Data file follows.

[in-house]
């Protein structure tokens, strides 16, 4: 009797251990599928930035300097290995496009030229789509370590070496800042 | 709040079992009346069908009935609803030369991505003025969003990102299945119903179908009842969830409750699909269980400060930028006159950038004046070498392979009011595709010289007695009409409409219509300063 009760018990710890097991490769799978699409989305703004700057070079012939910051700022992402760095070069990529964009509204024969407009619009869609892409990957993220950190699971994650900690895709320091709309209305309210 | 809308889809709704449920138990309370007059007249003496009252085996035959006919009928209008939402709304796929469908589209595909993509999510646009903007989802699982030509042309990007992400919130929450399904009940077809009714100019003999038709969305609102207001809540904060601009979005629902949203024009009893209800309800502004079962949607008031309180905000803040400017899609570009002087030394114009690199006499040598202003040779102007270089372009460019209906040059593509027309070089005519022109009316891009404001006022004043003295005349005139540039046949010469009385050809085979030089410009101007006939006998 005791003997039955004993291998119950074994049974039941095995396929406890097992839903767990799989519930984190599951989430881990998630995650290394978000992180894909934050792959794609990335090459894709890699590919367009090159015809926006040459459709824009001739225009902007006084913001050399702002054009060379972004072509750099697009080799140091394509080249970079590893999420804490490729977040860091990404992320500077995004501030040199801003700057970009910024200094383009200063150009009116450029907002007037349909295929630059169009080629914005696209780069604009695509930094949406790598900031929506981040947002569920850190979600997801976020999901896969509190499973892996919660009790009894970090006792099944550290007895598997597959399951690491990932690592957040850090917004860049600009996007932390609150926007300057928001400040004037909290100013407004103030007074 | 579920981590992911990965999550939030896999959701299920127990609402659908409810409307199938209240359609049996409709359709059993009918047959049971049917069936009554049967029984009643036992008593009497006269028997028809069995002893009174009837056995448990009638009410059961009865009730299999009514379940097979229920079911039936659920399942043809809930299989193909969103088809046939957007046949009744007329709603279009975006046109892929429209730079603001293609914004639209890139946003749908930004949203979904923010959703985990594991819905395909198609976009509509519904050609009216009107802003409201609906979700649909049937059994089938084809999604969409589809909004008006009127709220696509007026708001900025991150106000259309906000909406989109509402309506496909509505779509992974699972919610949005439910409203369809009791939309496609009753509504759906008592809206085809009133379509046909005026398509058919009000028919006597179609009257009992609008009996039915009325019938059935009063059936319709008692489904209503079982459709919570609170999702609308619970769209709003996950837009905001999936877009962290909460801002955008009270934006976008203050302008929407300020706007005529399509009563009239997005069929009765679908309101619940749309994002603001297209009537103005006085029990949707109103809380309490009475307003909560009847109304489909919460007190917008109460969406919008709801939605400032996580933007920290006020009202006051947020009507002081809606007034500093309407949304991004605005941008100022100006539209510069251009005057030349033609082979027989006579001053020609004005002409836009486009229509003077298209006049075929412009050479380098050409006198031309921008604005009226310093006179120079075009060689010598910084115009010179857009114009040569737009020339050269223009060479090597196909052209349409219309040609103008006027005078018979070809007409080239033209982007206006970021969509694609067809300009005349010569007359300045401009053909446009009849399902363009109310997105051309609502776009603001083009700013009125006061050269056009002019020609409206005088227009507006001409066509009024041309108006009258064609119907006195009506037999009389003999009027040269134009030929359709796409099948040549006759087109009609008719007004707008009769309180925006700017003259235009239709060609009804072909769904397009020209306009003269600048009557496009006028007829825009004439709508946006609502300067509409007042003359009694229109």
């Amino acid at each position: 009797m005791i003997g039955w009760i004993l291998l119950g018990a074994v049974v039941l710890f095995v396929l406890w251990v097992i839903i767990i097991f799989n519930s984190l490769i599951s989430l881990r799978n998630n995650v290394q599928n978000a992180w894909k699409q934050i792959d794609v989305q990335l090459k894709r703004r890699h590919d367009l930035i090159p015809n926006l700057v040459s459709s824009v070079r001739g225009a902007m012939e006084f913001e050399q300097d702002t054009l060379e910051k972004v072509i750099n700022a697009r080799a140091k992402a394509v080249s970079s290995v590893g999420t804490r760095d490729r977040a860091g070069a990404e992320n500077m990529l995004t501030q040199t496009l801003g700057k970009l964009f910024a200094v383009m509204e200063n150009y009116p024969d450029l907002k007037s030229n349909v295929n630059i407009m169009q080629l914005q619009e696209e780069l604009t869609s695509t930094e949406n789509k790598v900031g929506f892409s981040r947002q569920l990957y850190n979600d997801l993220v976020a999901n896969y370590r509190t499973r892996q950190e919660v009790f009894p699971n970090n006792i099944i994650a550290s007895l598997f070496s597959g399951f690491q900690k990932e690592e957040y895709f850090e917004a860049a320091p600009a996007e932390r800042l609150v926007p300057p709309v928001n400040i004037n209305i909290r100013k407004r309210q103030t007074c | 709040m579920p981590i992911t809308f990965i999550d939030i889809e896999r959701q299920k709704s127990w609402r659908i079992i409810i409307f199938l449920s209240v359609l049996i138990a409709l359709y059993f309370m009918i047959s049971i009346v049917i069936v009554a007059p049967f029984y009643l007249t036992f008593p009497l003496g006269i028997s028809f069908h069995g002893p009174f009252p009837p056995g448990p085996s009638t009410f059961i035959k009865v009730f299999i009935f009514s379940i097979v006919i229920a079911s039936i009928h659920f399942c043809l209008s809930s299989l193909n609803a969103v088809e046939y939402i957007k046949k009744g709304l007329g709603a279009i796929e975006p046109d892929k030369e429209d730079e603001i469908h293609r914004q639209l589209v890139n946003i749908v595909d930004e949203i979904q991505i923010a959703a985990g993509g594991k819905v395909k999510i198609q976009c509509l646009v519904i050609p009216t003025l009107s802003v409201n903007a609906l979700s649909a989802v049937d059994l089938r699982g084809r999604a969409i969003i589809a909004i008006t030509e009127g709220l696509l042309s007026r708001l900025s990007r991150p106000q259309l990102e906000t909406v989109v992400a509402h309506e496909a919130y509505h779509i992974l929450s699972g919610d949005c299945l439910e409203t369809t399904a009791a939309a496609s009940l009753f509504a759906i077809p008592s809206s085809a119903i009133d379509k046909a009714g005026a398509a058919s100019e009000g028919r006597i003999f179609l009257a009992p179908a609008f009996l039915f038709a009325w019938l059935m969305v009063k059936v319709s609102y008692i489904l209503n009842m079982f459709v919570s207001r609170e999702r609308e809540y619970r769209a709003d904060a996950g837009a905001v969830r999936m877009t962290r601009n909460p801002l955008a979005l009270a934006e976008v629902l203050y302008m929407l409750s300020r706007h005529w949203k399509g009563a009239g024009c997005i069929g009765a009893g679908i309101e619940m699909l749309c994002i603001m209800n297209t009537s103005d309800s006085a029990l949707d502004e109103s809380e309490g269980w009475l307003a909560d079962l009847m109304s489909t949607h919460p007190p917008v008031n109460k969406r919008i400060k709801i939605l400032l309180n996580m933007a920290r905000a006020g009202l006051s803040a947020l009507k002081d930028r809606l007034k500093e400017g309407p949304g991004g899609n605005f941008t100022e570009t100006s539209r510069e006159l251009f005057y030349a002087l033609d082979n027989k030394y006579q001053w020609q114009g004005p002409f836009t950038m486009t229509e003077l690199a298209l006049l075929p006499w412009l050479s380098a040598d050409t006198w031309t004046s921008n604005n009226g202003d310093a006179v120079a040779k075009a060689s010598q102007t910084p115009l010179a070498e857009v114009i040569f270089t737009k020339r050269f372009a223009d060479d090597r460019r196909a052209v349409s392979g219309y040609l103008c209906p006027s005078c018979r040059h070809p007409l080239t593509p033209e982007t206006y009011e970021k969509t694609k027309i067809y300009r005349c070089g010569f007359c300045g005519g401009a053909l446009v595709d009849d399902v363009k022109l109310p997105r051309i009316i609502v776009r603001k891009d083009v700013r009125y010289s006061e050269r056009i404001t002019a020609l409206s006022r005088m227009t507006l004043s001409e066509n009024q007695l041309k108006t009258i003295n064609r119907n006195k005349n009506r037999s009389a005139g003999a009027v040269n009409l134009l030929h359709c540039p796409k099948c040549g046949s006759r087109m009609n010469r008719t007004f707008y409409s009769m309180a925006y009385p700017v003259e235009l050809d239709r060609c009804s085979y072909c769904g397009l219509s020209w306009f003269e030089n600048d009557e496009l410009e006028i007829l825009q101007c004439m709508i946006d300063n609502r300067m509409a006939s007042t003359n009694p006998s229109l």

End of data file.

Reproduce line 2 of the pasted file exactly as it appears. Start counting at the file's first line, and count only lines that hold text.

């Protein structure tokens, strides 16, 4: 009797251990599928930035300097290995496009030229789509370590070496800042 | 709040079992009346069908009935609803030369991505003025969003990102299945119903179908009842969830409750699909269980400060930028006159950038004046070498392979009011595709010289007695009409409409219509300063 009760018990710890097991490769799978699409989305703004700057070079012939910051700022992402760095070069990529964009509204024969407009619009869609892409990957993220950190699971994650900690895709320091709309209305309210 | 809308889809709704449920138990309370007059007249003496009252085996035959006919009928209008939402709304796929469908589209595909993509999510646009903007989802699982030509042309990007992400919130929450399904009940077809009714100019003999038709969305609102207001809540904060601009979005629902949203024009009893209800309800502004079962949607008031309180905000803040400017899609570009002087030394114009690199006499040598202003040779102007270089372009460019209906040059593509027309070089005519022109009316891009404001006022004043003295005349005139540039046949010469009385050809085979030089410009101007006939006998 005791003997039955004993291998119950074994049974039941095995396929406890097992839903767990799989519930984190599951989430881990998630995650290394978000992180894909934050792959794609990335090459894709890699590919367009090159015809926006040459459709824009001739225009902007006084913001050399702002054009060379972004072509750099697009080799140091394509080249970079590893999420804490490729977040860091990404992320500077995004501030040199801003700057970009910024200094383009200063150009009116450029907002007037349909295929630059169009080629914005696209780069604009695509930094949406790598900031929506981040947002569920850190979600997801976020999901896969509190499973892996919660009790009894970090006792099944550290007895598997597959399951690491990932690592957040850090917004860049600009996007932390609150926007300057928001400040004037909290100013407004103030007074 | 579920981590992911990965999550939030896999959701299920127990609402659908409810409307199938209240359609049996409709359709059993009918047959049971049917069936009554049967029984009643036992008593009497006269028997028809069995002893009174009837056995448990009638009410059961009865009730299999009514379940097979229920079911039936659920399942043809809930299989193909969103088809046939957007046949009744007329709603279009975006046109892929429209730079603001293609914004639209890139946003749908930004949203979904923010959703985990594991819905395909198609976009509509519904050609009216009107802003409201609906979700649909049937059994089938084809999604969409589809909004008006009127709220696509007026708001900025991150106000259309906000909406989109509402309506496909509505779509992974699972919610949005439910409203369809009791939309496609009753509504759906008592809206085809009133379509046909005026398509058919009000028919006597179609009257009992609008009996039915009325019938059935009063059936319709008692489904209503079982459709919570609170999702609308619970769209709003996950837009905001999936877009962290909460801002955008009270934006976008203050302008929407300020706007005529399509009563009239997005069929009765679908309101619940749309994002603001297209009537103005006085029990949707109103809380309490009475307003909560009847109304489909919460007190917008109460969406919008709801939605400032996580933007920290006020009202006051947020009507002081809606007034500093309407949304991004605005941008100022100006539209510069251009005057030349033609082979027989006579001053020609004005002409836009486009229509003077298209006049075929412009050479380098050409006198031309921008604005009226310093006179120079075009060689010598910084115009010179857009114009040569737009020339050269223009060479090597196909052209349409219309040609103008006027005078018979070809007409080239033209982007206006970021969509694609067809300009005349010569007359300045401009053909446009009849399902363009109310997105051309609502776009603001083009700013009125006061050269056009002019020609409206005088227009507006001409066509009024041309108006009258064609119907006195009506037999009389003999009027040269134009030929359709796409099948040549006759087109009609008719007004707008009769309180925006700017003259235009239709060609009804072909769904397009020209306009003269600048009557496009006028007829825009004439709508946006609502300067509409007042003359009694229109």